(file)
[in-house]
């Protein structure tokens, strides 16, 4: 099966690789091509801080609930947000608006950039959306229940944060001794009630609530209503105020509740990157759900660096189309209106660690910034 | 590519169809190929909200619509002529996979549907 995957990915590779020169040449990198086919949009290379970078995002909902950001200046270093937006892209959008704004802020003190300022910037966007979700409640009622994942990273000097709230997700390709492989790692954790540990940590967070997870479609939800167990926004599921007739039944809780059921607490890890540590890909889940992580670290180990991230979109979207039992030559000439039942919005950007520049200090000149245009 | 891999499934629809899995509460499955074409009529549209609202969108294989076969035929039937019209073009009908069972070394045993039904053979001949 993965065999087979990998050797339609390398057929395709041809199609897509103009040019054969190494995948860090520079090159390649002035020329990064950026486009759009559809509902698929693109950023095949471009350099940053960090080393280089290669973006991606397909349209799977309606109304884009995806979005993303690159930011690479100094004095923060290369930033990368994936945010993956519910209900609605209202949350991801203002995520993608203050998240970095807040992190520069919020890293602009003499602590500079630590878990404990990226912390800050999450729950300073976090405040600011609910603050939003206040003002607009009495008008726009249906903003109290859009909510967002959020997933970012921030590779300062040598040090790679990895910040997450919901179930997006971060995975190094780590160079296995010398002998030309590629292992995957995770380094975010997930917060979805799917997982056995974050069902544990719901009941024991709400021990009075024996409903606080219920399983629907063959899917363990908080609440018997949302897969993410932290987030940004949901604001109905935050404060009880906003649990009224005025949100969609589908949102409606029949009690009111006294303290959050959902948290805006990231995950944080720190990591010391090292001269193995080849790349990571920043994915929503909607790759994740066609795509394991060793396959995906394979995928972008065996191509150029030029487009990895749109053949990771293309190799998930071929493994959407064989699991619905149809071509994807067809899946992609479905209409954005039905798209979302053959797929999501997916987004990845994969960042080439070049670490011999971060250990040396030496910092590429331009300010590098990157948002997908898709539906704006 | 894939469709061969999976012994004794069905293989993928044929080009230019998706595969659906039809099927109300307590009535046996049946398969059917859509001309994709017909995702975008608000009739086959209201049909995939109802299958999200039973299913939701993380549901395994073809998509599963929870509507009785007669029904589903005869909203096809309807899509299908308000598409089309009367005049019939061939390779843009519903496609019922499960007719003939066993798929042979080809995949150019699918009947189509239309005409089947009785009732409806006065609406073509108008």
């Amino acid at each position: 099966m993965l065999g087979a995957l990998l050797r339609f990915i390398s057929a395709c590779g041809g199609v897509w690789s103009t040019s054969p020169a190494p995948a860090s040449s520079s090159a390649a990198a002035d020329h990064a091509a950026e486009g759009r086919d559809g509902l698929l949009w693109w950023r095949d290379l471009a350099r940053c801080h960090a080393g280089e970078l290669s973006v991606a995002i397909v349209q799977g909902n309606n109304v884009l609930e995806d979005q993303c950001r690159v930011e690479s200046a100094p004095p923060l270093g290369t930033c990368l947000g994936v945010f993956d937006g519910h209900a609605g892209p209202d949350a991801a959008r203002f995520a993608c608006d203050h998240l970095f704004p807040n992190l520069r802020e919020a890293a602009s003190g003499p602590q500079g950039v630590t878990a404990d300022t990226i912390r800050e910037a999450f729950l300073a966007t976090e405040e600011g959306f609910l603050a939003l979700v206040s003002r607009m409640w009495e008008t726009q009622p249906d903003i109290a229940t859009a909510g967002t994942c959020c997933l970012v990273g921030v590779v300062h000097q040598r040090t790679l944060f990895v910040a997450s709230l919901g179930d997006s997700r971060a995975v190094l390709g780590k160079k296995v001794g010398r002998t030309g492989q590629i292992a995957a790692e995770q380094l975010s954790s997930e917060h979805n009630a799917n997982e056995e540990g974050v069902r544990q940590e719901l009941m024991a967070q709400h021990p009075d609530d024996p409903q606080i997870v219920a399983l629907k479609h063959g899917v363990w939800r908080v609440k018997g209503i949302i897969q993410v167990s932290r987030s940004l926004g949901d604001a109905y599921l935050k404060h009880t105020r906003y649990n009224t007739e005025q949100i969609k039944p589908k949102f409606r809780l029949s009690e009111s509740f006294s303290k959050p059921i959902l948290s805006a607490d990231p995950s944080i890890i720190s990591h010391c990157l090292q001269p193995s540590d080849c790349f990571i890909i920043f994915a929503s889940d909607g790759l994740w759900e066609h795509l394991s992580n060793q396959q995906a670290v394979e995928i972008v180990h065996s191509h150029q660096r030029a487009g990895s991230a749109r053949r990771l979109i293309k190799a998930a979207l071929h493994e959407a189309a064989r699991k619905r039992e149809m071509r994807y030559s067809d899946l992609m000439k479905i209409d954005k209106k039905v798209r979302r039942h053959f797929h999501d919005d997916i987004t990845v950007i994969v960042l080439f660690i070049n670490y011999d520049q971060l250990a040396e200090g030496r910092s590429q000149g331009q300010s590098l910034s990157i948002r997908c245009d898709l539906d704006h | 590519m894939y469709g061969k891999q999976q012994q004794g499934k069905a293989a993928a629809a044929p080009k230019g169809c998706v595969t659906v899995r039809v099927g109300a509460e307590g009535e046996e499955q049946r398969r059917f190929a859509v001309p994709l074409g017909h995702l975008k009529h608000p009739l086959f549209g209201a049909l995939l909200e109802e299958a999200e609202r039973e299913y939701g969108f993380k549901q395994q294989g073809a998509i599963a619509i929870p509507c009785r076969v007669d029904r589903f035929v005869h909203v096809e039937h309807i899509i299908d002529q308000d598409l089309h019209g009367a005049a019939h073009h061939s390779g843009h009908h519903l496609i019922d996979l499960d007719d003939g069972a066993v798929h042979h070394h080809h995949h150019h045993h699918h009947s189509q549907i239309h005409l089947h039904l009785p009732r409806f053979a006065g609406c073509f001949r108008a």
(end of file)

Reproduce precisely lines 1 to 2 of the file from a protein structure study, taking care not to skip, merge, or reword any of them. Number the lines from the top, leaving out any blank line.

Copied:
[in-house]
């Protein structure tokens, strides 16, 4: 099966690789091509801080609930947000608006950039959306229940944060001794009630609530209503105020509740990157759900660096189309209106660690910034 | 590519169809190929909200619509002529996979549907 995957990915590779020169040449990198086919949009290379970078995002909902950001200046270093937006892209959008704004802020003190300022910037966007979700409640009622994942990273000097709230997700390709492989790692954790540990940590967070997870479609939800167990926004599921007739039944809780059921607490890890540590890909889940992580670290180990991230979109979207039992030559000439039942919005950007520049200090000149245009 | 891999499934629809899995509460499955074409009529549209609202969108294989076969035929039937019209073009009908069972070394045993039904053979001949 993965065999087979990998050797339609390398057929395709041809199609897509103009040019054969190494995948860090520079090159390649002035020329990064950026486009759009559809509902698929693109950023095949471009350099940053960090080393280089290669973006991606397909349209799977309606109304884009995806979005993303690159930011690479100094004095923060290369930033990368994936945010993956519910209900609605209202949350991801203002995520993608203050998240970095807040992190520069919020890293602009003499602590500079630590878990404990990226912390800050999450729950300073976090405040600011609910603050939003206040003002607009009495008008726009249906903003109290859009909510967002959020997933970012921030590779300062040598040090790679990895910040997450919901179930997006971060995975190094780590160079296995010398002998030309590629292992995957995770380094975010997930917060979805799917997982056995974050069902544990719901009941024991709400021990009075024996409903606080219920399983629907063959899917363990908080609440018997949302897969993410932290987030940004949901604001109905935050404060009880906003649990009224005025949100969609589908949102409606029949009690009111006294303290959050959902948290805006990231995950944080720190990591010391090292001269193995080849790349990571920043994915929503909607790759994740066609795509394991060793396959995906394979995928972008065996191509150029030029487009990895749109053949990771293309190799998930071929493994959407064989699991619905149809071509994807067809899946992609479905209409954005039905798209979302053959797929999501997916987004990845994969960042080439070049670490011999971060250990040396030496910092590429331009300010590098990157948002997908898709539906704006 | 894939469709061969999976012994004794069905293989993928044929080009230019998706595969659906039809099927109300307590009535046996049946398969059917859509001309994709017909995702975008608000009739086959209201049909995939109802299958999200039973299913939701993380549901395994073809998509599963929870509507009785007669029904589903005869909203096809309807899509299908308000598409089309009367005049019939061939390779843009519903496609019922499960007719003939066993798929042979080809995949150019699918009947189509239309005409089947009785009732409806006065609406073509108008």